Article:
Regarding Mr. Beeson, the assumption that a notary can only notarize a document when the person who executes the document is present before the notary, is not correct. Only the first part of IC 32-4-2-2l(a)(6)(B) requires the person be present. There is a second option for notarization that does does not require the presence of the person executing the document…it only requires that the person affirm that the signature on the document is his or her own.
(a) A notary public may not do any of the following:
(6) Acknowledge the execution of:
(A) an affidavit, unless the affiant acknowledges the truth of the statements in the affidavit; or
(B) an instrument, unless the person who executed the instrument:
(i) signs the instrument before the notary; or
(ii) affirms to the notary that the signature on the instrument is the person’s own.
As long as the person whose name appears on the document confirms that he signed the document (let’s say via an email or phone call) Beeson is free to notarize it under IC 32-4-2-2(a)(6)(B)(ii) without any legal (and hopefully ethical) violation.
The tricky parts of your analysis, if you are not physically present with the client are: 1) assuring all that the document the notary is looking at is the same document that was signed by the person claiming to have signed the document; 2) assuring all that the person on the end of the communication is also the person who signed the document, not an impostor (how well do you know the voice on the phone, or the email address of the response?); or, 3) taking risks that now at least three lawyers have been called out on.
Beeson did not call back and ask the client if that was his signature, relying on his long history and knowledge of prior signatures. When things go bad in families, complaints fly. And nobody anticipated that things would go bad.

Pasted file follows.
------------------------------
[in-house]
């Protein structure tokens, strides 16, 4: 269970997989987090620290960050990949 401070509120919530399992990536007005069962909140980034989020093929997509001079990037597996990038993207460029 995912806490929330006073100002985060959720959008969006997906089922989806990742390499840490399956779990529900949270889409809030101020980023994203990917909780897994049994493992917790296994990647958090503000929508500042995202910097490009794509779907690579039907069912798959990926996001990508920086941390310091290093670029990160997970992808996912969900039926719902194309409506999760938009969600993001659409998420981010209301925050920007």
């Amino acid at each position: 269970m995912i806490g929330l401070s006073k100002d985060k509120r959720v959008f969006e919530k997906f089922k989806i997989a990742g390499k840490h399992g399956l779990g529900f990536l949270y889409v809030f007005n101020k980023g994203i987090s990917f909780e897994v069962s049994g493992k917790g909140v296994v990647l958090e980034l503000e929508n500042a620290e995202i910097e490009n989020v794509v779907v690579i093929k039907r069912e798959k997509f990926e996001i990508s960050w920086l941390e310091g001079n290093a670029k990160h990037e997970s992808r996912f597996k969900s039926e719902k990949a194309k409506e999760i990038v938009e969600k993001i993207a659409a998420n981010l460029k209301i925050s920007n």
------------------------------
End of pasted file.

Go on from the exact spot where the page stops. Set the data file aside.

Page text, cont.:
Notaries are society’s guarantors of the legitimacy of the signature on the documents. Follow the better practices.
You’re wanting to read a “before the notary” requirement into the second option under the statute. If the legislature would have wanted that, the legislature could have included that but obviously did not for a reason…there are circumstances where the notary and the person signing the document might not be in the same room. I’m not convinced by your extremely unlikely scenarios such as someone imitating the voice of a long-time client or using a fake email to confirm a forged signature. Nonetheless, your argument is for a change in the law to always require in the presence, not an argument for finding an notary violated current law.
Of course, in interpreting the disciplinary rules the Supreme Court is free to adopt a higher standard for attorneys and always require that those signing documents be “in the presence” of attorney notaries, contrary to what the law actually says. I think it would be unwise to do that, but then I’m not on the Supreme Court.
My jurat says “Before me, AB and CD appeared… acknowledged the execution of this [instrument name]”. If your’s says that, then you need to have the signatories “before me.” If you want to walk the wild side….you may choose to do so. Good luck.
BTW, see 33-42-2-2.
On their homework, I have always admonished my children to do the BEST they can do, not the “least they can get away with.” Attorneys should also be held to at least that high a standard on THEIR “homework.” Using technicalities to excuse careless work is not what I want in an attorney.